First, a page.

This paper introduces the efforts of academia and industry to protect users’ privacy. It mainly talks about k-anonymity (k-anonymization), l-diversity (l-diversity), t-closeness and ε-differential privacy. Privacy) and analysis of their strengths and weaknesses.
Data vs privacy
In the era of big data, data has become the cornerstone of scientific research. While enjoying the convenience of intelligent algorithms such as recommendation algorithms, speech recognition, image recognition, and unmanned driving, the data is behind the role of the drive algorithm to optimize the iteration. In the process of scientific research, product development, and data disclosure, algorithms need to collect and use user data, and data is inevitably exposed in the process. There have been many publicly available data in history that have exposed the case of user privacy.
AOL is a US Internet service company and one of the largest Internet providers in the United States. In August 2006, for academic research, AOL published anonymous search records, including data for 650,000 users, for a total of 20M query records. In this data, the user’s name was replaced with an anonymous ID, but the New York Times used these search records to find the person whose ID was anonymous to 4417749 in the real world. ID 4417749’s search record contains questions about “60-year-olds”, “Lilburn’s place”, and “Arnold” search. Through the above data, the New York Times found that Lilburn had only 14 people named Arnold, and finally contacted the 14 people directly to confirm ID 4417749 is a 62-year-old grandmother named Thelma Arnold. Finally, AOL urgently removed the data and issued a statement apologizing, but it was too late. AOL was sued for privacy breaches and ultimately compensated the affected users for a total of $5 million.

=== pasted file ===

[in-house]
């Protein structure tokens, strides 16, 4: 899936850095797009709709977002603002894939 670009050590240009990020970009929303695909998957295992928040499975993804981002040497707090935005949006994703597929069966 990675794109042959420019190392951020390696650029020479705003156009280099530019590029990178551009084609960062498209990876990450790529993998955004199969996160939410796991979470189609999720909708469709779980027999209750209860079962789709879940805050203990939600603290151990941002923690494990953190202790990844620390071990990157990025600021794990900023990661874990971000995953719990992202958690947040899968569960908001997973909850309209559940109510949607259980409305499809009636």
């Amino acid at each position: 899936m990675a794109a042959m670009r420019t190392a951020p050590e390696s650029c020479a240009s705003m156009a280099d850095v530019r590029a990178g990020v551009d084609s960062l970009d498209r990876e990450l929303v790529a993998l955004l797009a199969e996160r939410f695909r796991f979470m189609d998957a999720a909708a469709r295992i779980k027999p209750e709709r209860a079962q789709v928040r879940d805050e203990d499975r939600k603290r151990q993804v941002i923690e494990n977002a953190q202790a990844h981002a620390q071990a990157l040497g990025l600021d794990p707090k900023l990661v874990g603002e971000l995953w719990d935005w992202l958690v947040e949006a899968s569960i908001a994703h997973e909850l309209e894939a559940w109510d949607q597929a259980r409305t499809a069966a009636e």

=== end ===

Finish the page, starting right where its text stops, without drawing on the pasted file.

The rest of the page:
Also in 2006, Netflix, one of the largest film and television companies in the United States, hosted a Netflix Prize, which asked for speculative user ratings on publicly available data. Netflix erases the information that uniquely identifies the user in the data, and believes that this will ensure the privacy of the user. But in 2007, two researchers from The University of Texas at Austin said they could identify the identity of an anonymous user by linking the data published by Netflix with the records published on the IMDb (Internet Movie Database) website. Three years later, in 2010, Netflix finally announced the suspension of the game for privacy reasons, and was therefore subject to high fines, with a total compensation of $9 million.
In recent years, major companies have continued to pay attention to the privacy of users. For example, Apple proposed a differential privacy technology called Differential Privacy at the WWDC conference in June 2016. Apple claims that he can use the data to calculate the behavior patterns of the user community, but can not get the data of each user individual. So how is differential privacy technology done?
In the era of big data, how can we guarantee our privacy? To answer this question, we must first know what privacy is.
Today is the 2400th birthday of the prince of the demon’s realm (you).
You make a lot of effort in a demon summoning ritual in order to have
your own familiar spirit, but a human girl is summoned instead of a demon…!?
Even though you are the expected next demon lord, people may underestimate
your magic ability… You have to prove your ability by making the human girl into a demon! Familiar Spirit of the Demon Lord